International schools in Britain
The Good Schools Guide covers all schools in the UK including international schools based here; with in-depth reviews of the 1200+ 'Good Schools'. But, if you are looking for a British or international school at home or overseas - our fabulous sister site: The Good Schools Guide International (GSGi) covers the world - virtually.
The GSGI features more than 280 articles geared to those moving from one country to another, not least the transitions into our out of the UK and British school systems.
Where to start
Schools abroad: how do I even begin?
From American schools to British: English National Curriculum
Which curriculum will get you into university (UK or US)?
The national curriculum, examinations and qualifications
Interpreting exam results, abbreviations, ages and stages
British and International Schools overseas -
The Good Schools Guide International. A first class guide to world class schools
The Good Schools Guide International is the one-stop, education shop for ex-pats. Written specifically for parents, The Good Schools Guide International independently reviews the best schools for children 3-18, state or independent, across the globe... It covers American schools, British schools overseas, international schools, schools that offer the IB or GCSE or...
The Good Schools Guide International is The best international schools guide in the world" And the only one that's completely independent!
The sharp, candid, entertaining school reviews give you all the local, insider knowledge you need - from the comfort of your armchair.
Much more than just a guide to schools and education, a subscription to The Good Schools Guide International includes invaluable, inimitable information on ex-pat living and life overseas. A wealth of articles, written by those with first-hand-experience highlight crucial information: curriculum or accreditation; real-time updates and red alerts in case of coups d'etat or war, and so much more.
Every school system and country has its own set of national or standardised exams. We're in the process of decoding the most commonly used exams in English-speaking school systems by breaking them into system-based articles with abbreviations, full names, information on how to understand the scoring systems, and how to interpret ranges or averages mentioned in this Guide.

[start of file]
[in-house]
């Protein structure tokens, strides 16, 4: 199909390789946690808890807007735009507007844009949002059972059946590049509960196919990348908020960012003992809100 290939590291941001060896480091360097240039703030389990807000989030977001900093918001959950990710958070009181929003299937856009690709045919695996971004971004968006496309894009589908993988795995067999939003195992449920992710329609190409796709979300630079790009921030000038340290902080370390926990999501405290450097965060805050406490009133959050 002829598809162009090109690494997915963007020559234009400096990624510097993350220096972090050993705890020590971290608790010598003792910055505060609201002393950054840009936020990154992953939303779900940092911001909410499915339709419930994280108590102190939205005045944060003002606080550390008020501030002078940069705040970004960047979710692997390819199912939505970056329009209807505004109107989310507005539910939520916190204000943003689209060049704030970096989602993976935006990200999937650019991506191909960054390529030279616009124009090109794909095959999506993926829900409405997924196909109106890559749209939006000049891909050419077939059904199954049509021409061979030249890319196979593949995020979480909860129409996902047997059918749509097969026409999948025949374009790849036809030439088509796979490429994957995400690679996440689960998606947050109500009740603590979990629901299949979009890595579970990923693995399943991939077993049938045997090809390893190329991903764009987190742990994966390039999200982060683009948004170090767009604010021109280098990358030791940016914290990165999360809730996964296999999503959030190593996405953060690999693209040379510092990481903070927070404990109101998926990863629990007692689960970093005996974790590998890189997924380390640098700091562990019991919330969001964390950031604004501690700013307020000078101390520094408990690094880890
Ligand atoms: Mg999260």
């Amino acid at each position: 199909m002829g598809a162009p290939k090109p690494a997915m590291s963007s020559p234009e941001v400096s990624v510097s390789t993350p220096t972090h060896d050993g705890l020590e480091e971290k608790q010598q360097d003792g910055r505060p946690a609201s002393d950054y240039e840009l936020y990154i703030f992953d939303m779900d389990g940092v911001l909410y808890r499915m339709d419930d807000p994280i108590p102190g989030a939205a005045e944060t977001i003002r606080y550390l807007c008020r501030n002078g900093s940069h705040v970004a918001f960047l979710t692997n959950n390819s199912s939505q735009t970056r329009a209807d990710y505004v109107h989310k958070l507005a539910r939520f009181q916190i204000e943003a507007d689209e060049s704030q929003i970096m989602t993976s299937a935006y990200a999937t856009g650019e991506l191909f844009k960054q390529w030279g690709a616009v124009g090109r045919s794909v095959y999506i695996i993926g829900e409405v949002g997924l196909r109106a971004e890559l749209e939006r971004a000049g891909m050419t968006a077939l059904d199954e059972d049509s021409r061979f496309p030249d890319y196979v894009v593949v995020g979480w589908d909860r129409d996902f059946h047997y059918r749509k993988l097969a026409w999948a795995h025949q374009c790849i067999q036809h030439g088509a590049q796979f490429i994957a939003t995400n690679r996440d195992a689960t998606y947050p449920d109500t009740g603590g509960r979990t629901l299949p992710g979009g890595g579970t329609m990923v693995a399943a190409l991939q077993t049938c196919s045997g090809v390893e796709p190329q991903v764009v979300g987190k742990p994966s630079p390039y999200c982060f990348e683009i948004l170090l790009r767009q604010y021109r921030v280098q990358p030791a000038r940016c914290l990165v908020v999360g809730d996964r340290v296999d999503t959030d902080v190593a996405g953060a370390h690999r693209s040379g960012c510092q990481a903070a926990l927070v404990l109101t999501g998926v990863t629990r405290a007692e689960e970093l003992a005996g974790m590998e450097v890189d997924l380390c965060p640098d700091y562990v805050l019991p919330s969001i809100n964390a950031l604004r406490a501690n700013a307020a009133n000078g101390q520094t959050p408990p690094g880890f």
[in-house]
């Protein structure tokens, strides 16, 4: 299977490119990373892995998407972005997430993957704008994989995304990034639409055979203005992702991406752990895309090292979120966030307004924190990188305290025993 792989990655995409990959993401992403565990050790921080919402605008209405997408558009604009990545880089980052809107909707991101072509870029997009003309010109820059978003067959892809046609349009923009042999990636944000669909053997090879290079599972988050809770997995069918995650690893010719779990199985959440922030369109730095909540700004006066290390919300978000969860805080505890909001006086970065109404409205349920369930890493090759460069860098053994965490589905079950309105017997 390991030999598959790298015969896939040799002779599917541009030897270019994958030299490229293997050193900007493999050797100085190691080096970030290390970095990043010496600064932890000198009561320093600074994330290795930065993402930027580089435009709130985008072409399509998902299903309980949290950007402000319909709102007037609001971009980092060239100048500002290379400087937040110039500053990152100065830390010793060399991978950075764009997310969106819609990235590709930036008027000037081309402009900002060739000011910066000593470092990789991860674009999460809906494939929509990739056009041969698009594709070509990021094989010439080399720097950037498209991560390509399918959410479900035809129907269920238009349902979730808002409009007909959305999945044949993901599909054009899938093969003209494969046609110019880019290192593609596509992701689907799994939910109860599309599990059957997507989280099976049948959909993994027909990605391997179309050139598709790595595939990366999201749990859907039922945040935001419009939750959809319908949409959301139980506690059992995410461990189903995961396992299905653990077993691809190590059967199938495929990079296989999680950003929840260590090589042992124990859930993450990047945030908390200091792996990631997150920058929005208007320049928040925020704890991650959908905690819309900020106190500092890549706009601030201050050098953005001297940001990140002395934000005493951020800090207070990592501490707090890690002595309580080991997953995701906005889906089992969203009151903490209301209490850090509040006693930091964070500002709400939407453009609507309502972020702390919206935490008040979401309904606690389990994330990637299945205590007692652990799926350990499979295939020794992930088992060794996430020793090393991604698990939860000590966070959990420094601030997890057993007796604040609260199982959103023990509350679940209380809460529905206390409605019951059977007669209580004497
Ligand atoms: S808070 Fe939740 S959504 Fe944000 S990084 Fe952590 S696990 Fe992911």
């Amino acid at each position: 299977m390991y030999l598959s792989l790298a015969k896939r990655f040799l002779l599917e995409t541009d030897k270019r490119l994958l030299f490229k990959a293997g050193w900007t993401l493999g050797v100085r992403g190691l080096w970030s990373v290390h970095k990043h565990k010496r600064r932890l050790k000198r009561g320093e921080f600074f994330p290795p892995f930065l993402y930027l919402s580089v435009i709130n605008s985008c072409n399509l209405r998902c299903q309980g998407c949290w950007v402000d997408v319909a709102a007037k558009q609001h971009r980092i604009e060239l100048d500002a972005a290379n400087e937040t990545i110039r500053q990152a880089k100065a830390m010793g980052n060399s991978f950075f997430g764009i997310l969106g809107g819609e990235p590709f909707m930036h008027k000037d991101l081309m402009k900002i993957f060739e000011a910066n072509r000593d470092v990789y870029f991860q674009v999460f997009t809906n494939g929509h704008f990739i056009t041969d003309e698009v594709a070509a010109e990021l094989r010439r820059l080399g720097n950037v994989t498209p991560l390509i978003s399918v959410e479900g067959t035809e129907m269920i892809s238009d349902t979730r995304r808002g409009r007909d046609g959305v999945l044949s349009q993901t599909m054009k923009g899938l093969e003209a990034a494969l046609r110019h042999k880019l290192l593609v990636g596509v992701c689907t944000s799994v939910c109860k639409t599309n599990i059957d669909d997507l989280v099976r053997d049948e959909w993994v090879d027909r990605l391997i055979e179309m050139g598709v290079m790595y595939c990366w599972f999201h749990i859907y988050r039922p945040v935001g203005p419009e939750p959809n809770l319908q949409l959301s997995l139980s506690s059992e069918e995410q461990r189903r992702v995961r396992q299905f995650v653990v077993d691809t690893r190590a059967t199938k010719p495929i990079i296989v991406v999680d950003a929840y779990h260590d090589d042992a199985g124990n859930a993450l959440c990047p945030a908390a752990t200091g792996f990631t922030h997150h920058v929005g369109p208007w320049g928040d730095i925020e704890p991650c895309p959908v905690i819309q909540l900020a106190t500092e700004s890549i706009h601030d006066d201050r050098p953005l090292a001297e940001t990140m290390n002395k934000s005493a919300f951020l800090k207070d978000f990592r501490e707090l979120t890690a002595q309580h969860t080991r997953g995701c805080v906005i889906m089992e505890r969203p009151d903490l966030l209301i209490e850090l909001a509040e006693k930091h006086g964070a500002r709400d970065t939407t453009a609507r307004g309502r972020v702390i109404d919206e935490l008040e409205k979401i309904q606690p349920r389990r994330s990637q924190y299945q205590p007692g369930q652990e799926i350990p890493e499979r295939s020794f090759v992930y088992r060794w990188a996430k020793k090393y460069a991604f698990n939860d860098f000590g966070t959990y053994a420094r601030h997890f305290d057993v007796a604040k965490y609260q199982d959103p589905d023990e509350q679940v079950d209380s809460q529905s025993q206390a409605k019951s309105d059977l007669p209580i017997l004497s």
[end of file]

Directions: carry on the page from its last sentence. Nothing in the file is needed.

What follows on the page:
The National Curriculum is the framework used by all state schools in England. There are 4 key stages, with national testing at the end of each (the fourth being GCSE at which point the national curriculum no longer applies). By the end of key stage 1 (age 7), the average child is expected to achieve national curriculum level 2; this rises to level 4 at the end of key stage 2 and level 5 or 6 by the end of key stage 3.
Schools also sometimes suggest that, if you think your child will go on to a US university, it is not necessary to do the IGCSE examinations (even if students have followed a curriculum based on the IGCSE syllabus) as the US colleges/unis (universities)* only want to see internal grades and high school transcripts from the US system...and won't accept (or even understand) exam results from another system.
Moving from the American system into the British system is probably one of the trickiest transitions of all, and success very much depends on the age of the student and on his/her ability and willingness to adapt and take on the extra work that will undoubtedly be required. It would be exactly like jumping onto a jogging machine already going at full tilt.
Some privileged expatriates may get a “look-see” visit to their new location prior to accepting a posting - depending on a company's, or government's, generosity. If you are one of them, the time you have for your visit will never seem like enough, but a bit of judicious homework and planning can make you feel less like a well-spun hamster by the end of the day.